McIlroy shrugs off Masters disappointment; rugby’s numbers game makes no sense

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Rory McIlroy of Northern Ireland plays a shot from a bunker on the seventh hole during the first round of the 2019 Wells Fargo Championship at Quail Hollow Club. Photo: Streeter Lecka/Getty Images

Rory McIlroy of Northern Ireland plays a shot from a bunker on the seventh hole during the first round of the 2019 Wells Fargo Championship at Quail Hollow Club. Photo: Streeter Lecka/Getty Images

It’s fair to say it hasn’t taken Rory McIlroy too long to shake off his Masters disappointment. On his first appearance since failing to contend at Augusta, McIlroy got back to a favoured stomping ground at Quail Hollow in North Carolina and did so with aplomb by opening with a round of five under par 66 to take the lead alongside Joel Dahmen. McIlroy – who has won this event twice including when he shot a 61 in 2015 – made just one birdie and one bogey on his front nine before turning on the after-burners on the way in by making birdies at the 10th, 11th, 14th, 15th and 16th – the last of which was thanks to a 339-yard drive to reduce what is usually a long Par 4 to nothing more than a drive and a short iron. The 29-year-old – who turns 30 on Saturday – is looking to pick up a second win this season to add to The Players Championship.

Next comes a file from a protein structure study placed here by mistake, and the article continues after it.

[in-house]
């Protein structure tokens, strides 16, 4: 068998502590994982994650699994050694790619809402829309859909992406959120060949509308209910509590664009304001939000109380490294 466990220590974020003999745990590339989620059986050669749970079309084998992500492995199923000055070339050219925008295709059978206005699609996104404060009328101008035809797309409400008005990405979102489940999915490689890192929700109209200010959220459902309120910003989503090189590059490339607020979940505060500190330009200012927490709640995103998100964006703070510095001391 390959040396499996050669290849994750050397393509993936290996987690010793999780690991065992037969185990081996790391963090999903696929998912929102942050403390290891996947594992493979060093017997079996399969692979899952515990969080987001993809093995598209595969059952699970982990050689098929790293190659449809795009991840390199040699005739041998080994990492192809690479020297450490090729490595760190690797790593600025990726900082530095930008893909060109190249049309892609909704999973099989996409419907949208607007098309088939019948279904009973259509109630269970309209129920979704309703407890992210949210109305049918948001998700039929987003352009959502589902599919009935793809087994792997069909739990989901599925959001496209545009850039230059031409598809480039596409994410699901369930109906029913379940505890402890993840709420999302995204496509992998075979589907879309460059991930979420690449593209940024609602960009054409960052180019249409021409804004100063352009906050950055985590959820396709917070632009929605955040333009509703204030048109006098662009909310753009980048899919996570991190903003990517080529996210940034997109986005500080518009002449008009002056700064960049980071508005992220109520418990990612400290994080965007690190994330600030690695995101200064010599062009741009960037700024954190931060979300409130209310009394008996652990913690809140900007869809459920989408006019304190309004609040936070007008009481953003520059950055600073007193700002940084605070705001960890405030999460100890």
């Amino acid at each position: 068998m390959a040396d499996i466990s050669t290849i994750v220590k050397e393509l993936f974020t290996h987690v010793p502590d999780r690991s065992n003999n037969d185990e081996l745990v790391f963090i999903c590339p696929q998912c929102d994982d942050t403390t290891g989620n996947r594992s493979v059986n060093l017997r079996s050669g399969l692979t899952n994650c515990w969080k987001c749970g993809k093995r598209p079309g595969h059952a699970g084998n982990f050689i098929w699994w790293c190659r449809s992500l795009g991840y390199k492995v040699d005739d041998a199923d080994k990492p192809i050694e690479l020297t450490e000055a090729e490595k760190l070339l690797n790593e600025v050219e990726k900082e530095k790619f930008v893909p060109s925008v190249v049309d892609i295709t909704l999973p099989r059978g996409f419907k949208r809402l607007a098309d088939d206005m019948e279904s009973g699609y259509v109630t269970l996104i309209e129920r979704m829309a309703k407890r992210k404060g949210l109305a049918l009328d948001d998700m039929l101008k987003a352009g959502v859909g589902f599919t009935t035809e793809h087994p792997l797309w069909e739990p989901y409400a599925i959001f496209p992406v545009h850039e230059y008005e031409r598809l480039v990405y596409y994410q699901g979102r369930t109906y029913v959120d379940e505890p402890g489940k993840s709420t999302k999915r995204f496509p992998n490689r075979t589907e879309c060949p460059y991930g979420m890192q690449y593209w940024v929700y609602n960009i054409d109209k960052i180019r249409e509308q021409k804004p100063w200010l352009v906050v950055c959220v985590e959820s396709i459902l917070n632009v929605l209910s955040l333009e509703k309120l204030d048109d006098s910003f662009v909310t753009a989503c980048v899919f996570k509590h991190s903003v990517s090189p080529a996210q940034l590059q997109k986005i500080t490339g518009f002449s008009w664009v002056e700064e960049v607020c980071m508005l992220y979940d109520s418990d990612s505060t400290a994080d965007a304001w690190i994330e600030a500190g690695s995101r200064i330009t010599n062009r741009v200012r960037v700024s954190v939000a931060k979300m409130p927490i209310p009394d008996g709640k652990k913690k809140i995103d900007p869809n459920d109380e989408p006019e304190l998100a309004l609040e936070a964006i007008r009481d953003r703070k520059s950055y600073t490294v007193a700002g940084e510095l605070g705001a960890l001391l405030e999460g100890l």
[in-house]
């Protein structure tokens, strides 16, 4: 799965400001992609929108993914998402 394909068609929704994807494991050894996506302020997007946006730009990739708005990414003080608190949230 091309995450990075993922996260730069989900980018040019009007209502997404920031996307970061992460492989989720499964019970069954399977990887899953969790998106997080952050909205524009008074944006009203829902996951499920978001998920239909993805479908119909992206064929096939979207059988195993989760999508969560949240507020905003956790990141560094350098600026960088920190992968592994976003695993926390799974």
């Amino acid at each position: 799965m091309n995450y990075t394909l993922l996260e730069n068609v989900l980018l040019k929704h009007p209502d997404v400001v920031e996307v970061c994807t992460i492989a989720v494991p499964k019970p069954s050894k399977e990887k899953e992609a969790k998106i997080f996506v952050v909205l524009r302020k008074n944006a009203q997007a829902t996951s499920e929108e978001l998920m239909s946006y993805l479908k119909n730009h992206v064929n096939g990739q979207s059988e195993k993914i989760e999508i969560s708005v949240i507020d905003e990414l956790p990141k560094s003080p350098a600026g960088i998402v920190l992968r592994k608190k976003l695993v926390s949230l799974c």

On to rugby and Matt Williams is writing this morning about the numerical equations which rugby seems to bog itself down in. Why do team lists go from 15 to nine and then back from one to eight? And why this weekend do we have six teams competing in the Pro14 quarter-finals? It’s safe to say this is an issue which has caught his attention. Meanwhile, Johnny Watterson spoke to James Ryan yesterday who certainly hasn’t suffered from any second season syndrome. However, the challenges have got tougher and Ryan knows a quantum leap from Leinster’s best performance of the eight months against Toulouse last time out is required and expected next time out against Saracens in the European Champions’ Cup final. This weekend the All-Ireland League final takes place between Cork Constitution and Clontarf and, for 26-year-old Angus Lloyd, it’s just another step in a hectic rugby schedule. This season Lloyd has made his debut for Connacht as well as playing for Clontarf while also studying medicine in the College of Surgeons.

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